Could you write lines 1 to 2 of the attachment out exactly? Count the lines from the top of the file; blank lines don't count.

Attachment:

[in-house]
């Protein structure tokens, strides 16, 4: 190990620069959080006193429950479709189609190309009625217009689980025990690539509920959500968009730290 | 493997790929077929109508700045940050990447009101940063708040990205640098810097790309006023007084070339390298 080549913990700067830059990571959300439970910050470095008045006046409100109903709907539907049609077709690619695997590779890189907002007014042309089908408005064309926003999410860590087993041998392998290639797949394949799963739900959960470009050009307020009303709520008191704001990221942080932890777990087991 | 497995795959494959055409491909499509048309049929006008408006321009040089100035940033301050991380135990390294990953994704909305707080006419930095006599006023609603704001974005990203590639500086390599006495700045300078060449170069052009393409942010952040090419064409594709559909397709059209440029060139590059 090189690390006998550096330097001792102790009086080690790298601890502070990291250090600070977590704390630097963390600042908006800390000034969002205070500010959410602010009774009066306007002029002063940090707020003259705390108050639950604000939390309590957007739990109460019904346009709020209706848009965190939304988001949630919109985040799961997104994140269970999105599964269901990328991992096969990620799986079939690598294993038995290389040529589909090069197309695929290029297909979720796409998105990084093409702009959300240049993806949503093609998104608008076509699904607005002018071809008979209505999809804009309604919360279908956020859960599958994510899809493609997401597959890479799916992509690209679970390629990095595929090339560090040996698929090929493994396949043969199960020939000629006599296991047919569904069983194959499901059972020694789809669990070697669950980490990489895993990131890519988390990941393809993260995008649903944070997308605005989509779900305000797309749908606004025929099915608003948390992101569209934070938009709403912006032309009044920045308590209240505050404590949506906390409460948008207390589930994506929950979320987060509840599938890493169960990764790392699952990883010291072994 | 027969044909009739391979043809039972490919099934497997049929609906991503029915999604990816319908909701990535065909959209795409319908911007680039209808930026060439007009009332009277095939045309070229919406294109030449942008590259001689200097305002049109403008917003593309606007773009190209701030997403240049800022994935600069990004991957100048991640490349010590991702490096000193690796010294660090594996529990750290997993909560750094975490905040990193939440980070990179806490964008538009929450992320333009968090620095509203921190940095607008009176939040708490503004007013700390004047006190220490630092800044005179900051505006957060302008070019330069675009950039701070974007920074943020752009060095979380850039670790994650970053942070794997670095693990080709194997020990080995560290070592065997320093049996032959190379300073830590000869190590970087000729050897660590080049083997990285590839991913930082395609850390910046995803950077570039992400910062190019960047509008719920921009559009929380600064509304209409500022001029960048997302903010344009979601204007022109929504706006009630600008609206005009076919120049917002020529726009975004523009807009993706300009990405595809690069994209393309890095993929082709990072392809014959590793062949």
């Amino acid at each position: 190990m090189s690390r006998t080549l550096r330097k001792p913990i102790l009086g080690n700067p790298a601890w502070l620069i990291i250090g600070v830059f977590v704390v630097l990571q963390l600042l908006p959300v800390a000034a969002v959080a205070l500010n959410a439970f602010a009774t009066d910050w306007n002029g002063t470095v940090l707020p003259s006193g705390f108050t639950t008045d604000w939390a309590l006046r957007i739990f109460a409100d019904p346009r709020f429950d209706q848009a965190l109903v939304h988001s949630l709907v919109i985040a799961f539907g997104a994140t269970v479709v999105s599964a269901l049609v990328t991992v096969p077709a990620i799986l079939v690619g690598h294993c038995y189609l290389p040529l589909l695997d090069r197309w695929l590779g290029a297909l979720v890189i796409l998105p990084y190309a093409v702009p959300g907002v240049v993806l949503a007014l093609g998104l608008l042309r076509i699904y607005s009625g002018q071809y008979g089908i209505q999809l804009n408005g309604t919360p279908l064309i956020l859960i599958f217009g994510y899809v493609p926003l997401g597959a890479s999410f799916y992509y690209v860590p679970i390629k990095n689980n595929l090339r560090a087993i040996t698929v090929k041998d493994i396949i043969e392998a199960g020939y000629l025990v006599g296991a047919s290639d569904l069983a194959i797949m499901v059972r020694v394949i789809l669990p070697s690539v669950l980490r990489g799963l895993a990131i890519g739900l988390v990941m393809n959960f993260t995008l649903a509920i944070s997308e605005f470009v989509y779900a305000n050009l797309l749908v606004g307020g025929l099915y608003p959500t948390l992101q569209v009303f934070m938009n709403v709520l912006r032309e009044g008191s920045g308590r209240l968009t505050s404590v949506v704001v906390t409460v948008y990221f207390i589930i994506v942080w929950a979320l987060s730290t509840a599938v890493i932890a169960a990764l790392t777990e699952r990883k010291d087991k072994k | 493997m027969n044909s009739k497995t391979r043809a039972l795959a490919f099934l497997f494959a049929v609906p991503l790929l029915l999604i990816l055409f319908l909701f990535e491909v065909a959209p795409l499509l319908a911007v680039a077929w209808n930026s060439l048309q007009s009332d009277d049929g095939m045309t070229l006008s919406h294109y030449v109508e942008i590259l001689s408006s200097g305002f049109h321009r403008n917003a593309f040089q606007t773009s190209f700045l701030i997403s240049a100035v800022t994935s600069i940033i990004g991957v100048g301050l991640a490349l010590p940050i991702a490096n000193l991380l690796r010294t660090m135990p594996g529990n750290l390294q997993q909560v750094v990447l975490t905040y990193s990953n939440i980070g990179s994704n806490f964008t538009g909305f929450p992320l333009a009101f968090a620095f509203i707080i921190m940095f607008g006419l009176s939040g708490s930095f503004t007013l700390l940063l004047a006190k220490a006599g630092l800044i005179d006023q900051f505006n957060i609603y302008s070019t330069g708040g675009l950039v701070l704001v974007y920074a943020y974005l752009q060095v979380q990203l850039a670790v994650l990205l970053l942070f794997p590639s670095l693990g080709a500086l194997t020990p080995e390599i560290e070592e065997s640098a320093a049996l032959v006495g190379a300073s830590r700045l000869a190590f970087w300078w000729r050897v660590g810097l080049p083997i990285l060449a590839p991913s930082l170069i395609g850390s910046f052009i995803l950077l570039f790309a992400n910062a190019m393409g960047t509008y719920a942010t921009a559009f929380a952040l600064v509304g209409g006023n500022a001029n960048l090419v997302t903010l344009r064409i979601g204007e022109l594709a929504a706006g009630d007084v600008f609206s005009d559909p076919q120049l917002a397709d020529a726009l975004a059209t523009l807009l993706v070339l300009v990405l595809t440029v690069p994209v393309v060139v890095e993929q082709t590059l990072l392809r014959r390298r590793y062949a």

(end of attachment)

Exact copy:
[in-house]
């Protein structure tokens, strides 16, 4: 190990620069959080006193429950479709189609190309009625217009689980025990690539509920959500968009730290 | 493997790929077929109508700045940050990447009101940063708040990205640098810097790309006023007084070339390298 080549913990700067830059990571959300439970910050470095008045006046409100109903709907539907049609077709690619695997590779890189907002007014042309089908408005064309926003999410860590087993041998392998290639797949394949799963739900959960470009050009307020009303709520008191704001990221942080932890777990087991 | 497995795959494959055409491909499509048309049929006008408006321009040089100035940033301050991380135990390294990953994704909305707080006419930095006599006023609603704001974005990203590639500086390599006495700045300078060449170069052009393409942010952040090419064409594709559909397709059209440029060139590059 090189690390006998550096330097001792102790009086080690790298601890502070990291250090600070977590704390630097963390600042908006800390000034969002205070500010959410602010009774009066306007002029002063940090707020003259705390108050639950604000939390309590957007739990109460019904346009709020209706848009965190939304988001949630919109985040799961997104994140269970999105599964269901990328991992096969990620799986079939690598294993038995290389040529589909090069197309695929290029297909979720796409998105990084093409702009959300240049993806949503093609998104608008076509699904607005002018071809008979209505999809804009309604919360279908956020859960599958994510899809493609997401597959890479799916992509690209679970390629990095595929090339560090040996698929090929493994396949043969199960020939000629006599296991047919569904069983194959499901059972020694789809669990070697669950980490990489895993990131890519988390990941393809993260995008649903944070997308605005989509779900305000797309749908606004025929099915608003948390992101569209934070938009709403912006032309009044920045308590209240505050404590949506906390409460948008207390589930994506929950979320987060509840599938890493169960990764790392699952990883010291072994 | 027969044909009739391979043809039972490919099934497997049929609906991503029915999604990816319908909701990535065909959209795409319908911007680039209808930026060439007009009332009277095939045309070229919406294109030449942008590259001689200097305002049109403008917003593309606007773009190209701030997403240049800022994935600069990004991957100048991640490349010590991702490096000193690796010294660090594996529990750290997993909560750094975490905040990193939440980070990179806490964008538009929450992320333009968090620095509203921190940095607008009176939040708490503004007013700390004047006190220490630092800044005179900051505006957060302008070019330069675009950039701070974007920074943020752009060095979380850039670790994650970053942070794997670095693990080709194997020990080995560290070592065997320093049996032959190379300073830590000869190590970087000729050897660590080049083997990285590839991913930082395609850390910046995803950077570039992400910062190019960047509008719920921009559009929380600064509304209409500022001029960048997302903010344009979601204007022109929504706006009630600008609206005009076919120049917002020529726009975004523009807009993706300009990405595809690069994209393309890095993929082709990072392809014959590793062949």